The English Garden November 2019

Enjoy over 60 beautiful gardens a year with The English Garden. Every issue features country, city, cottage and coastal gardens, with advice on how to recreate them. Be inspired by articles written by the country's top garden designers and discover the best plant varieties for your garden, chosen by expert nurserymen and plantspeople.

國家/地區:
United Kingdom
語言:
English
出版商:
Chelsea Magazine
頻率:
Monthly
$187
$1,502
13 期號

本期

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contributors

Nic Wilson Based in Hertfordshire, Nic is a garden and nature writer with a passion for the nearby wild, who blogs at dogwooddays.net. She visits a charming cottage garden in Letchworth Garden City on page 51. Ruth Chivers Ruth is a Fellow of the Society of Garden Designers. She has a passion for garden visiting and a keen interest in 20th century garden history. Read her comparison of Russell Page and Lanning Roper on p59. Jim Cable Jim is a Kew-trained plantsman and gardening journalist, and his Staffordshire garden is a rich fusion of Mediterranean- and cottage-style planting. His new series on botanical plant families begins on page 101. IMAGES NEIL HEPWORTH; VIVIENNE DAVIES…

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welcome

Say ‘November’ and thoughts of vibrant flowers aren’t normally the first that come to mind. But there are flowers that are very happy to show up late to the party, and they’ll stay even longer if the first hard frosts don’t strike too soon. Dahlias are a case in point – get your brilliant hit of these at Forde Abbey in Somerset, and at Great Comp in Kent, where they’re combined with another colourful latecomer: salvias. And it’s not just flowers that keep gardens looking interesting at this time of year: berries and fruit step into the limelight now as well, and you could do worse than plant a crab apple if you wanted to give your garden a boost in this department (see page 85). Then there’s autumn leaf…

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foliar fireworks

Bedgebury Pinetum A Grade II listed landscape, this 320-acre pinetum in Kent (above) features over 1,800 tree species. Seventy per cent of these are conifers – in fact it’s home to the most complete collection of conifers in the world. Tel: 01580 879842; lovebedgebury.org.uk Arley Arboretum On the banks of the River Severn, near Bewdley, Arley Arboretum boasts more than 300 tree species. There are several rare trees to spot, and its generous collection of acers flame and crackle throughout autumn. Tel: 01299 861368; arleyarboretum.co.uk Westonbirt Arboretum Westonbirt in Tetbury (below) has 2,500 tree species, five national collections, plus rare varieties from all over the world. Enjoy the view from a tree-top walkway, or take a guided tour. Tel: 0300 0674890; forestryengland.uk The Lovell Quinta Arboretum This Cheshire arboretum was created in the 1950s by then-owner, Sir…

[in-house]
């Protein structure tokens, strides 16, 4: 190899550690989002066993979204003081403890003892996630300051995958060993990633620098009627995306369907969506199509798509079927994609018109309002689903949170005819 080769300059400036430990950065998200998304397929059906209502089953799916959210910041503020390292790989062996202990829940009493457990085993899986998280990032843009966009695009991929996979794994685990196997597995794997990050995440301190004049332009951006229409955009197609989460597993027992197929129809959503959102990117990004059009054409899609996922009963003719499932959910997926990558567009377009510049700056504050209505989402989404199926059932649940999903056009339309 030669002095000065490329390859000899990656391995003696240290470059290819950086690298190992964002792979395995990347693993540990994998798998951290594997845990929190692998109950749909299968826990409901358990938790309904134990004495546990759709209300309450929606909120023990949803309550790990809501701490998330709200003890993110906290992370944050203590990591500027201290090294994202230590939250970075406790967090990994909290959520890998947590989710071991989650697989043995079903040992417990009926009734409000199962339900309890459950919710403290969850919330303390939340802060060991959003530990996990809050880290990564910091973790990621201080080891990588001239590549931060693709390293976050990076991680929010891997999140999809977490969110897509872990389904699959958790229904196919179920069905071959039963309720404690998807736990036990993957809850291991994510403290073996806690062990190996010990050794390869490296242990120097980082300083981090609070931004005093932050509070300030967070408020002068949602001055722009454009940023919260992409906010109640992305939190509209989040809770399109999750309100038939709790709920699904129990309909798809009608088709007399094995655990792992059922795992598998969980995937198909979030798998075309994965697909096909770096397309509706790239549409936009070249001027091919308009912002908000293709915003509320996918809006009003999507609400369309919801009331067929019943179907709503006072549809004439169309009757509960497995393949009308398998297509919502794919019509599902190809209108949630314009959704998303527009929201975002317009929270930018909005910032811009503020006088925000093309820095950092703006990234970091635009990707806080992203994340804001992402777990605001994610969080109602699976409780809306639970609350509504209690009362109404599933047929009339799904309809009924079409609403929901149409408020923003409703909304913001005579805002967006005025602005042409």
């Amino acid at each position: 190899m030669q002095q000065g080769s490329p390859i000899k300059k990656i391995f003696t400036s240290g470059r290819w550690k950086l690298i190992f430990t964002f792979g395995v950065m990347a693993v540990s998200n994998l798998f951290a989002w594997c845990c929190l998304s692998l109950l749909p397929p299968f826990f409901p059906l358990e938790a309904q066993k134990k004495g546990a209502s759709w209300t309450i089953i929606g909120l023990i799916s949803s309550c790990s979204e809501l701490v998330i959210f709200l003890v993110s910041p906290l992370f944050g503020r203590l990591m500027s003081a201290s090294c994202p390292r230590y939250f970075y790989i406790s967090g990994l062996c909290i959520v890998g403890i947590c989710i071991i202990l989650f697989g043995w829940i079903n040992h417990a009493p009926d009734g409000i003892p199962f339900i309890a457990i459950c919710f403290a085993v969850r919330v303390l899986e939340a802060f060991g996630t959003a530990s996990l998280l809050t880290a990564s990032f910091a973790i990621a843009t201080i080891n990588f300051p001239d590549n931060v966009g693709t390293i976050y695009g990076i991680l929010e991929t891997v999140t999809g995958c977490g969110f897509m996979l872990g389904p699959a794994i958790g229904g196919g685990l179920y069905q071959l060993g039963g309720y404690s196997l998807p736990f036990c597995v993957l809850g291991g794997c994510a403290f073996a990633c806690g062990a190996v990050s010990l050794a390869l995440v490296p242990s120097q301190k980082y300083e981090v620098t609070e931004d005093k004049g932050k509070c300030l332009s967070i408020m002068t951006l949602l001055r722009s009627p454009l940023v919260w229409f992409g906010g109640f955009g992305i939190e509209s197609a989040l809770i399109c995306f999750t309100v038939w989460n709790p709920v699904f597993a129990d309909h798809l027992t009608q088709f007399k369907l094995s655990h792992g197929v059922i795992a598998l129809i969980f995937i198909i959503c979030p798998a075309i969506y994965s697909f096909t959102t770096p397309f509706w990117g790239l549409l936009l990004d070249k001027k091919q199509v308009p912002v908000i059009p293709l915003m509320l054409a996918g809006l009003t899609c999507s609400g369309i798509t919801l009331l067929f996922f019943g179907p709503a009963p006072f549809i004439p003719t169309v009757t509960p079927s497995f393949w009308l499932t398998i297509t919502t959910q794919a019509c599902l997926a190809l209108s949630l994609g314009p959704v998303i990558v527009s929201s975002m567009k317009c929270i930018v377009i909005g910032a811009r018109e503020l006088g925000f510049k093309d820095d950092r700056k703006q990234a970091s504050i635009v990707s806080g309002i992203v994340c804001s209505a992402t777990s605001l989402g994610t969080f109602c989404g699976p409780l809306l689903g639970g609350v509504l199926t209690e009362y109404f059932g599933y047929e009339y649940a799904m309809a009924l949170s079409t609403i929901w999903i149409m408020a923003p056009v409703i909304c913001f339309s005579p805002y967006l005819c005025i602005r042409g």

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lawsbrook

Shillingstone, Dorset November is the perfect time to visit this Dorset garden, when you’ll see a spectacular range of autumn hues. Lawsbrook contains over 130 different tree species, spread over six acres, and visitors to these wonderfully diverse grounds can enjoy an array of both native tree species as well as many unusual specimens, including dawn redwood, damyio oak and wollemi pine. The garden, which has been opening for the NGS for 11 years, offers a full day out, with variation and extended space for everyone to enjoy its autumn colour. Snowdrop days take place in February. Lawsbrook, Brodham Way, Shillingstone, Dorset DT11 0TE. Opens for the National Garden Scheme on Sunday 3 and Sunday 10 November, 10am-5pm. Adult: £3.50 Children: Free. Home-made teas are available.…

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looking ahead: seasonal cooking classes

Forage, cook and feast day with the Fat Hen 8 & 15 November, Cornwall Learn how to forage safely and then turn your gatherings into a three-course lunch. Tickets: £125. Tel: 07767 792417; fathen.org Happy Gut nutrition at River Cottage 10 November, Devon Enjoy a day of superfood tuition with a focus on the nutritional benefits of fermentation (right). Tickets: £195. Tel: 01297 630300; rivercottage.net ‘The Perfect Christmas Table’ with Daylesford 13 November, 6 & 20 December, Gloucestershire Learn festive recipes, including canapés, starters and pudding, while partaking of a glass of prosecco. Tickets: £195. Tel: 01608 731620; daylesford.com Artisan winter preserves at WI Cookery School 27-29 November, Oxfordshire Make wintry preserves such as spiced vegetable chutney, pumpkin and orange marmalade and duck confit. Tickets: £440. Tel: 01865 391991; denman.org.uk Seasonal dinner party at The Kitchen 29 November, Hampshire Discover how to prepare seasonal…

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revive garden soil

Now that the heavyweight harvests of summer are over, your garden soil will be in need of some TLC. Sow green manure in newly emptied areas to help increase soil fertility and improve its structure. The leafy cover provided by the green manure will help prevent weeds colonising patches of otherwise bare soil and protect its surface while preventing nutrients from being leached out by rain. Method 1 Remove old plant material and spent crops from the soil and rake the surface to break up old soil clods. 2 Dampen the soil if it’s dry and scatter green manure seed evenly over the surface. For autumn sowing, choose a hardy green manure that will survive cold weather such as winter tares or winter grazing rye (below). In summer, fast-growing green manures such as…

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